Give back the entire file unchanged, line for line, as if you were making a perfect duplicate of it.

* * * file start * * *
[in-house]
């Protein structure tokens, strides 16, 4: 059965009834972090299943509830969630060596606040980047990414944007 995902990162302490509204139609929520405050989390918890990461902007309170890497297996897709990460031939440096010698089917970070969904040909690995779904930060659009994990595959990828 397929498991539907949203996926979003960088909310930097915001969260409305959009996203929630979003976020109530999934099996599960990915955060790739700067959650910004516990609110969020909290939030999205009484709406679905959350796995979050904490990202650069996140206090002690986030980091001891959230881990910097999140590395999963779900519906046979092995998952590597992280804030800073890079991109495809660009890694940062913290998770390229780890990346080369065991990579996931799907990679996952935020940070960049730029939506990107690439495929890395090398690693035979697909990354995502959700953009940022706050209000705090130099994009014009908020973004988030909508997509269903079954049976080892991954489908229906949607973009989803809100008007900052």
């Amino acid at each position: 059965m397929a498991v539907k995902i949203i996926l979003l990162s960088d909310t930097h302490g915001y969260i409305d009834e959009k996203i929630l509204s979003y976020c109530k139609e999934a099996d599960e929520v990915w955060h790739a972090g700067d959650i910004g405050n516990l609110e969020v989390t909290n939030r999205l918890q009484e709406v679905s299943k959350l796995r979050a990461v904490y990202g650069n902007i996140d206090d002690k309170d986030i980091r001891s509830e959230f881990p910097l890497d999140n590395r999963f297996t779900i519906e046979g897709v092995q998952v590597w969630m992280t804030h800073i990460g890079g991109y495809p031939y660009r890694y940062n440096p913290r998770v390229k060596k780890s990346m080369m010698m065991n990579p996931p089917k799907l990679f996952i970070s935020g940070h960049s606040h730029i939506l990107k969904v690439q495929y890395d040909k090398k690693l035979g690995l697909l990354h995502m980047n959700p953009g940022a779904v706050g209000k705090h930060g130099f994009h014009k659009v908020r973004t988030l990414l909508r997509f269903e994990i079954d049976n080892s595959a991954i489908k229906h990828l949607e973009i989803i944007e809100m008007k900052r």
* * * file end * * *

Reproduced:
[in-house]
């Protein structure tokens, strides 16, 4: 059965009834972090299943509830969630060596606040980047990414944007 995902990162302490509204139609929520405050989390918890990461902007309170890497297996897709990460031939440096010698089917970070969904040909690995779904930060659009994990595959990828 397929498991539907949203996926979003960088909310930097915001969260409305959009996203929630979003976020109530999934099996599960990915955060790739700067959650910004516990609110969020909290939030999205009484709406679905959350796995979050904490990202650069996140206090002690986030980091001891959230881990910097999140590395999963779900519906046979092995998952590597992280804030800073890079991109495809660009890694940062913290998770390229780890990346080369065991990579996931799907990679996952935020940070960049730029939506990107690439495929890395090398690693035979697909990354995502959700953009940022706050209000705090130099994009014009908020973004988030909508997509269903079954049976080892991954489908229906949607973009989803809100008007900052």
């Amino acid at each position: 059965m397929a498991v539907k995902i949203i996926l979003l990162s960088d909310t930097h302490g915001y969260i409305d009834e959009k996203i929630l509204s979003y976020c109530k139609e999934a099996d599960e929520v990915w955060h790739a972090g700067d959650i910004g405050n516990l609110e969020v989390t909290n939030r999205l918890q009484e709406v679905s299943k959350l796995r979050a990461v904490y990202g650069n902007i996140d206090d002690k309170d986030i980091r001891s509830e959230f881990p910097l890497d999140n590395r999963f297996t779900i519906e046979g897709v092995q998952v590597w969630m992280t804030h800073i990460g890079g991109y495809p031939y660009r890694y940062n440096p913290r998770v390229k060596k780890s990346m080369m010698m065991n990579p996931p089917k799907l990679f996952i970070s935020g940070h960049s606040h730029i939506l990107k969904v690439q495929y890395d040909k090398k690693l035979g690995l697909l990354h995502m980047n959700p953009g940022a779904v706050g209000k705090h930060g130099f994009h014009k659009v908020r973004t988030l990414l909508r997509f269903e994990i079954d049976n080892s595959a991954i489908k229906h990828l949607e973009i989803i944007e809100m008007k900052r």